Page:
And so that leads us to where we are today, the state championship-based program that launched in 2007. NASCAR implemented some really good changes with this new system – a much more straightforward points system, capping both the number of races that could count towards a national title and the number of cars starting a race that would give you bonus points, and putting everyone in a national points pool as opposed to using the state-level championship battles to factor into the national title picture. The introduction of a state-level championship also allowed for more head-to-head match-ups for a NASCAR title. Steve Carlson, one of the greatest late model drivers of all-time won the national title in 2007 and it’s hard to find any argument there that he was a deserving champion.
The issue since is that racers have done what they do best – find gray areas in the rulebook and work to exploit those as much as possible. Let’s quickly address what the top issues with the current system are.
It starts with geography. None of the champions since Carlson have been solely focused on winning at a single track. Keith Rocco won the 2010 title by being able to compete at three different Connecticut tracks. Philip Morris and Lee Pulliam won their titles because there are about five NASCAR tracks that feature Late Model Stock Cars within 150 miles of each other. A lot of people are also missing that Anthony Anders’ title was, regardless of the controversies at Greenville Pickens, largely made possible because Anderson Motor Speedway, a 20-minute drive from Greenville, was added to the NASCAR Home Tracks program this year, effectively doubling the number of races Anders was able to compete in.
Next come start-and-parks. A max points opportunity for a driver comes when a field has at least 18 cars in it. A lot of eyebrows were raised this year when Greenville would feature 18-car races but only have a dozen or so make it past the first few laps as the others went to the pits. NASCAR’s points do not take into account how many cars go the full distance in a race. To think that was an issue that occurred just this year though is very short-sighted.
Plenty of times in the last few years at South Boston did a backup or even a second backup Pulliam or Morris car start the race and fall by the wayside after a few laps.
Lastly comes the complaints that having twin features allows for points manipulation. It’s not really an unfair criticism – as long as a track counts two separate races on the same night as “features” NASCAR counts both races towards national points. But to simply say that twin features need to be done away with is not fair to the tracks. Fans like twin features – they are shorter races with the possibility of new faces visiting victory lane. Small-budget teams, as long as the costs are controlled, often favor this system too because inversion usually gives them a shot at competing for the win in the second twin feature. The inversion has been more of the issue in recent years than twin features themselves. Philip Morris won many track titles at South Boston Speedway by winning the first feature and then promptly starting on pole for the second feature. NASCAR stepped in a few years ago and started awarding bonus points for drivers winning a race from a two-digit starting spot, encouraging tracks to do more twin feature inverts. Anders’ title margin this year owes mostly to these bonus points as tracks Anders raced at had a larger inversion number than Pulliam’s tracks.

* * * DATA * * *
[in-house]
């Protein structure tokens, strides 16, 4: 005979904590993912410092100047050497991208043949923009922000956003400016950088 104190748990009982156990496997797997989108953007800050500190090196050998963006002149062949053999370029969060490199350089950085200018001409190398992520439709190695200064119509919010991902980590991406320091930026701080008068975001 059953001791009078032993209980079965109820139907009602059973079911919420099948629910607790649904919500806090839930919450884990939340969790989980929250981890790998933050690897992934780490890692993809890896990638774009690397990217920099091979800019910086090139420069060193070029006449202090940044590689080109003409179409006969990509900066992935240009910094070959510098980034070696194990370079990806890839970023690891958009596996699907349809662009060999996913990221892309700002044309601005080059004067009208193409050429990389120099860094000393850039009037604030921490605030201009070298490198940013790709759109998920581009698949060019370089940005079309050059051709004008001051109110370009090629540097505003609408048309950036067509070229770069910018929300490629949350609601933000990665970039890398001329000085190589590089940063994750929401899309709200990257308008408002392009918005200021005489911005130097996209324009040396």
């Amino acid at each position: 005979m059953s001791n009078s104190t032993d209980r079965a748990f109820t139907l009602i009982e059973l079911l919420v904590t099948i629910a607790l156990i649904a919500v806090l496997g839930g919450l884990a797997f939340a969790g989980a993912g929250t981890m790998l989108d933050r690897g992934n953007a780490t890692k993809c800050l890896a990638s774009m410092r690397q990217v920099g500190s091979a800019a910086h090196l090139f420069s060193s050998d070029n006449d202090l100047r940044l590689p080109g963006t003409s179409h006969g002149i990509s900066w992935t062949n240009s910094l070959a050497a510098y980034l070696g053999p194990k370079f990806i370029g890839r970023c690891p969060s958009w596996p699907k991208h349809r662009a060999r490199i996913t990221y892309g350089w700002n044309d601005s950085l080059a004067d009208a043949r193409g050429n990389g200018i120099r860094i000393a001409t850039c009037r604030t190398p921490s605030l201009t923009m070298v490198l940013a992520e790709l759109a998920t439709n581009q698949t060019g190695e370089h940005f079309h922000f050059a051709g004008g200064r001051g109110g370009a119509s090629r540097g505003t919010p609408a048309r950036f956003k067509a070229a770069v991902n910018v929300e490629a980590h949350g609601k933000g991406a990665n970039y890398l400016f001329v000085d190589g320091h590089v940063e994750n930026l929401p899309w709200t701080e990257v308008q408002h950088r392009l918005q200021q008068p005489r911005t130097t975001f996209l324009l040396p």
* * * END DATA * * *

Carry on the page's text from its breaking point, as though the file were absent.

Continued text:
In reality, NASCAR is faced with a near-impossible task. What fans love so much about short track racing – the variety of classes, tracks, and drivers – is what makes it so hard to empirically measure everyone equally. Anthony Anders’ 2014 title will continue to come under scrutiny for months to come but the way the system is set up is so fundamentally complex that ever coming up with a popular and statistical consensus national champion is unlikely. That doesn’t mean NASCAR shouldn’t keep making rules tweaks to try to improve upon issues as they arise. It just means that no series points system is ever going to be perfect.
Lee Pulliam had a great year, his best ever. Chad Finchum also had a career year. Chad Pendelton crushed the competition in Ohio while Steve Carlson was again the best in Wisconsin. Don’t let those stories be forgotten nor let Anders’ season be diminished. Anders won 30 races, and regardless of some of the circumstances, he didn’t just magically luck into victory lane. I’ve had the opportunity to interview Anders a few times for Speed51. He is a hard-working, grassroots racer, much like Pulliam, Keith Rocco and other drivers he battled for the championship this season. Celebrate the good aspects of the NASCAR Whelen All-American Series, the blood, swear, and tears that go into being a local hero. If you’re upset by the outcome of this season, blame the system, not the champion.
– By Tim Quievryn, 51’s Third Turn. Photo Credit: Getty Images for NASCAR